I didn’t even bat an eyelash as I added the Decadence reissue, pressed onto purple vinyl, into my shopping cart, and placed my order.


What I didn’t realize during the summer of 2004, and only discovered very recently, upon diving into the reissue of Decadence, is that Head Automatica, leading up to the album’s release, already had a mythology built up around it.

Part of that had to do with Daryl Palumbo—a gifted vocalist with the ability to go from a gorgeous melody to a larynx shredding scream in a split second, he had amassed a cult following thanks to his position as the frontman for the tumultuous Glassjaw. So Head Automatica, even though on paper sounding drastically different from his day job, already had a built in audience.

Decadence, at one time, was slated to be titled Tokyo Decadence (which might explain the final product’s aesthetic), and it was originally scheduled for a February 2004 release before being pushed back until August.

This is also where the mythology around the album, or at least the evolution of the album prior to its release becomes confusing. The track listing between the early incarnation—which wound up on file sharing sites—and the final sequencing, is very different. Songs with audacious titles like “Negro Spiritual,” “Zack Morris is My Hero” and “Tara Reid is A Whore” are nowhere to be found, but when searching those titles online for clues, the internet provides lyrics to songs that wound up on the album under different names, like “I Shot William H. Macy,” “Head Automatica Soundsystem,” and “Please Please Please (Young Hollywood),” respectively.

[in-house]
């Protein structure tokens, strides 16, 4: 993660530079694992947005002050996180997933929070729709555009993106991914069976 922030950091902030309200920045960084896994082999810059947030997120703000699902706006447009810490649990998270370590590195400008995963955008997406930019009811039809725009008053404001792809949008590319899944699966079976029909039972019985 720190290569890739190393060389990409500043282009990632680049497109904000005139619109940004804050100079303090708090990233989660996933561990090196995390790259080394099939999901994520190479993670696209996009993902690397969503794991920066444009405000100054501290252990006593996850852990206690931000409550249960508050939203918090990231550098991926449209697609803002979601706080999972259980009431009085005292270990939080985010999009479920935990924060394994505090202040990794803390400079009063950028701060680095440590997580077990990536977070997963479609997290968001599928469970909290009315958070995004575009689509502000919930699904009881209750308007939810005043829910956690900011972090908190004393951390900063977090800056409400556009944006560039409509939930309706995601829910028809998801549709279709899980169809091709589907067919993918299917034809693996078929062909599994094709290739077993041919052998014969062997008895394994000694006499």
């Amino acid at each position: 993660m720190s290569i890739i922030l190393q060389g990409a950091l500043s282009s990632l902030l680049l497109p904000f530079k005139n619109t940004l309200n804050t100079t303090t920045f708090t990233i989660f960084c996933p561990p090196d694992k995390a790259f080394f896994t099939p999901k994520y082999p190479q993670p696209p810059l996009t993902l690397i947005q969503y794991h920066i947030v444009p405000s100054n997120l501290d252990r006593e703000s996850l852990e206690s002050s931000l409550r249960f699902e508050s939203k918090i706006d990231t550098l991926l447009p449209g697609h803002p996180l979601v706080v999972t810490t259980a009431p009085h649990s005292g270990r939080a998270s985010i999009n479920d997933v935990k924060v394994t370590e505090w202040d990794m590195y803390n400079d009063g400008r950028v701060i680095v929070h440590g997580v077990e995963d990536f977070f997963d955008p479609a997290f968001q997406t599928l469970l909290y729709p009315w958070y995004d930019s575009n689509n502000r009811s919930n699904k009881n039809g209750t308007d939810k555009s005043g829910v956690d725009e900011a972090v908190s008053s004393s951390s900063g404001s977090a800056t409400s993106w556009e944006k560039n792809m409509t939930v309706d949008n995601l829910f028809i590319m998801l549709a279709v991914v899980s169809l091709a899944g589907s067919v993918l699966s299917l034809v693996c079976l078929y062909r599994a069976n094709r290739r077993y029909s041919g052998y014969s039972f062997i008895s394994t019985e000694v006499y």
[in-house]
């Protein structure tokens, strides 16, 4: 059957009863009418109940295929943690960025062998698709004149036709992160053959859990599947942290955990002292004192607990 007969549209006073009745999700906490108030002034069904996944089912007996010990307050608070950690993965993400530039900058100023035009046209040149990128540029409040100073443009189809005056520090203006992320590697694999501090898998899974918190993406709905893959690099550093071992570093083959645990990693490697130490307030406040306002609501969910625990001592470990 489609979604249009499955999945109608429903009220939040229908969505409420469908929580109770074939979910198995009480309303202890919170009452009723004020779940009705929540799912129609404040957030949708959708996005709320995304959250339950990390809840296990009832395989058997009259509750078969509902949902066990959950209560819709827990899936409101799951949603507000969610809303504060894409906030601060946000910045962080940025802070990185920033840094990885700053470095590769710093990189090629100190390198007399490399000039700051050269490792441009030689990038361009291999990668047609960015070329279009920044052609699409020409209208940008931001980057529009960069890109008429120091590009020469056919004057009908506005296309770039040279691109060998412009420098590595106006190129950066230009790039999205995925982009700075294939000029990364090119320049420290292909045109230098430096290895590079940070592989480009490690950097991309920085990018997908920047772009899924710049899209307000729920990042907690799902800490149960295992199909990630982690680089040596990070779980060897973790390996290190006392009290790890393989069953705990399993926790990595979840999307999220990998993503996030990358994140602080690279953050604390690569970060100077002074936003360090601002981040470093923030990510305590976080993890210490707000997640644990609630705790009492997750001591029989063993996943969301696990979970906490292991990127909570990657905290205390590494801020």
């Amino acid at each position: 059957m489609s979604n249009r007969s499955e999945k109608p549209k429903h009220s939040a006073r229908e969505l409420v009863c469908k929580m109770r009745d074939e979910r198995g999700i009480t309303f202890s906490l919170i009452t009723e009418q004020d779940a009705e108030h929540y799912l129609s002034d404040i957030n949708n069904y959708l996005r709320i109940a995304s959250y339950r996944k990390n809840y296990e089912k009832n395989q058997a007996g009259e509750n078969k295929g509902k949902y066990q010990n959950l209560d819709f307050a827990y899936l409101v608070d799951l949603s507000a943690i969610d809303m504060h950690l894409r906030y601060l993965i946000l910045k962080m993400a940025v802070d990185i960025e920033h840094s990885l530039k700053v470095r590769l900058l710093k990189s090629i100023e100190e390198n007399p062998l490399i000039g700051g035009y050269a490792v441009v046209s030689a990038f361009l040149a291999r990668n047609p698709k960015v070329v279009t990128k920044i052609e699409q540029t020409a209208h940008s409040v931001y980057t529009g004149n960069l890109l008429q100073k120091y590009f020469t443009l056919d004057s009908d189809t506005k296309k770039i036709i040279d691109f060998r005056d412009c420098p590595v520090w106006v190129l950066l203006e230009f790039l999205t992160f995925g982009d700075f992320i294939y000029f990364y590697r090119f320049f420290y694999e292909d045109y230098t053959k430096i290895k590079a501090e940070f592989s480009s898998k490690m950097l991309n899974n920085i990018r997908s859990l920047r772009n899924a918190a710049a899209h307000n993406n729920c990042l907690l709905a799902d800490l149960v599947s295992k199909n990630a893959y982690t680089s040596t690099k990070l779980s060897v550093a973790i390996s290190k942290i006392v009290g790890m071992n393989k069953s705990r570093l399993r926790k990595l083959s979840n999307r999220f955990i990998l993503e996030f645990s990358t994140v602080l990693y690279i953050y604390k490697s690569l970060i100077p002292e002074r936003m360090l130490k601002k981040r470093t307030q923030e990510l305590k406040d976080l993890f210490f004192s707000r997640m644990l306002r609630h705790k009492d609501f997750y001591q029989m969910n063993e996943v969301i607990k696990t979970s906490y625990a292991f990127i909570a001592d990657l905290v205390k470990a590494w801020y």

The cumbersome, self-effacing “Everything You Ever Wanted to Know About Straight Edge” became “Disco Hades II.”

And then there are songs that were cut from the record completely—now out there in the world (and probably have been for years) via YouTube, like “Tip Your Hooker” (originally tracked as the album’s conclusion), “Mondo Cannibal,” “198X,” and “French Television Dub.”

It’s difficult to see how these songs could fit into the context of the album at all, with the way it was presented in August of 2004. “French Television Dub” is built around a reggae beat and guitar chord progression, though it becomes a little more palatable as it moves forward, and the same could be said for “Mondo Cannibal”; “198X” is probably the most accessible and immediate of this batch of lost tunes—slithering over a slow drum beat, and a distended, borderline psychedelic guitar.